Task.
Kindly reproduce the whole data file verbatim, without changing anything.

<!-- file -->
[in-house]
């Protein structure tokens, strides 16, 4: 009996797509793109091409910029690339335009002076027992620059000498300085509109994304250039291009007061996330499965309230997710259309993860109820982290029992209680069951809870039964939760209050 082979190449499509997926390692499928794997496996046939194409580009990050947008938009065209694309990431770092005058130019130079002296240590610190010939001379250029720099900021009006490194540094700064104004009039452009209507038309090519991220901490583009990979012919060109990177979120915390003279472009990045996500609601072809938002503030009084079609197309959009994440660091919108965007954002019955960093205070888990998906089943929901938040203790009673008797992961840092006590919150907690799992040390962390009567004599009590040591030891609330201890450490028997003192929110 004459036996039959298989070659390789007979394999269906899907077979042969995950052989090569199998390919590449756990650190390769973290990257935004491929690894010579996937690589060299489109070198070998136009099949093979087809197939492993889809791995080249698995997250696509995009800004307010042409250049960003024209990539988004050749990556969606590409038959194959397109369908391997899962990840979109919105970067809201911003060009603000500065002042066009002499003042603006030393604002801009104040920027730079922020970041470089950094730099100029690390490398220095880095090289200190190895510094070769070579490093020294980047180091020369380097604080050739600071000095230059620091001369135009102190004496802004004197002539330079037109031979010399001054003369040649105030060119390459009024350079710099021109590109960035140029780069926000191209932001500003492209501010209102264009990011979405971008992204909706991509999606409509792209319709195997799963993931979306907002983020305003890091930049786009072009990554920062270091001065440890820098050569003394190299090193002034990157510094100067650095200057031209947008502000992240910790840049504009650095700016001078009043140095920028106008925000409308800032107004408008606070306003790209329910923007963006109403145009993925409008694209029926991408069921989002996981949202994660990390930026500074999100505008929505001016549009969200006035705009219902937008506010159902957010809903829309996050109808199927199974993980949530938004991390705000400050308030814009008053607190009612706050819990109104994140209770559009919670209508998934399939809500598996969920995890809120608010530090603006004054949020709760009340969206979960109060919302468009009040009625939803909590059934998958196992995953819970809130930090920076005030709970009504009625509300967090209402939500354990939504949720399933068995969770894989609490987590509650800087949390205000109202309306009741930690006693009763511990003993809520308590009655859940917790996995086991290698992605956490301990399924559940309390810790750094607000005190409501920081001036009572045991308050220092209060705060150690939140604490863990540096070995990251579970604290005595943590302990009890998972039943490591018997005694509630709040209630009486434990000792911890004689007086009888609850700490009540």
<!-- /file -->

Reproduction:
[in-house]
């Protein structure tokens, strides 16, 4: 009996797509793109091409910029690339335009002076027992620059000498300085509109994304250039291009007061996330499965309230997710259309993860109820982290029992209680069951809870039964939760209050 082979190449499509997926390692499928794997496996046939194409580009990050947008938009065209694309990431770092005058130019130079002296240590610190010939001379250029720099900021009006490194540094700064104004009039452009209507038309090519991220901490583009990979012919060109990177979120915390003279472009990045996500609601072809938002503030009084079609197309959009994440660091919108965007954002019955960093205070888990998906089943929901938040203790009673008797992961840092006590919150907690799992040390962390009567004599009590040591030891609330201890450490028997003192929110 004459036996039959298989070659390789007979394999269906899907077979042969995950052989090569199998390919590449756990650190390769973290990257935004491929690894010579996937690589060299489109070198070998136009099949093979087809197939492993889809791995080249698995997250696509995009800004307010042409250049960003024209990539988004050749990556969606590409038959194959397109369908391997899962990840979109919105970067809201911003060009603000500065002042066009002499003042603006030393604002801009104040920027730079922020970041470089950094730099100029690390490398220095880095090289200190190895510094070769070579490093020294980047180091020369380097604080050739600071000095230059620091001369135009102190004496802004004197002539330079037109031979010399001054003369040649105030060119390459009024350079710099021109590109960035140029780069926000191209932001500003492209501010209102264009990011979405971008992204909706991509999606409509792209319709195997799963993931979306907002983020305003890091930049786009072009990554920062270091001065440890820098050569003394190299090193002034990157510094100067650095200057031209947008502000992240910790840049504009650095700016001078009043140095920028106008925000409308800032107004408008606070306003790209329910923007963006109403145009993925409008694209029926991408069921989002996981949202994660990390930026500074999100505008929505001016549009969200006035705009219902937008506010159902957010809903829309996050109808199927199974993980949530938004991390705000400050308030814009008053607190009612706050819990109104994140209770559009919670209508998934399939809500598996969920995890809120608010530090603006004054949020709760009340969206979960109060919302468009009040009625939803909590059934998958196992995953819970809130930090920076005030709970009504009625509300967090209402939500354990939504949720399933068995969770894989609490987590509650800087949390205000109202309306009741930690006693009763511990003993809520308590009655859940917790996995086991290698992605956490301990399924559940309390810790750094607000005190409501920081001036009572045991308050220092209060705060150690939140604490863990540096070995990251579970604290005595943590302990009890998972039943490591018997005694509630709040209630009486434990000792911890004689007086009888609850700490009540």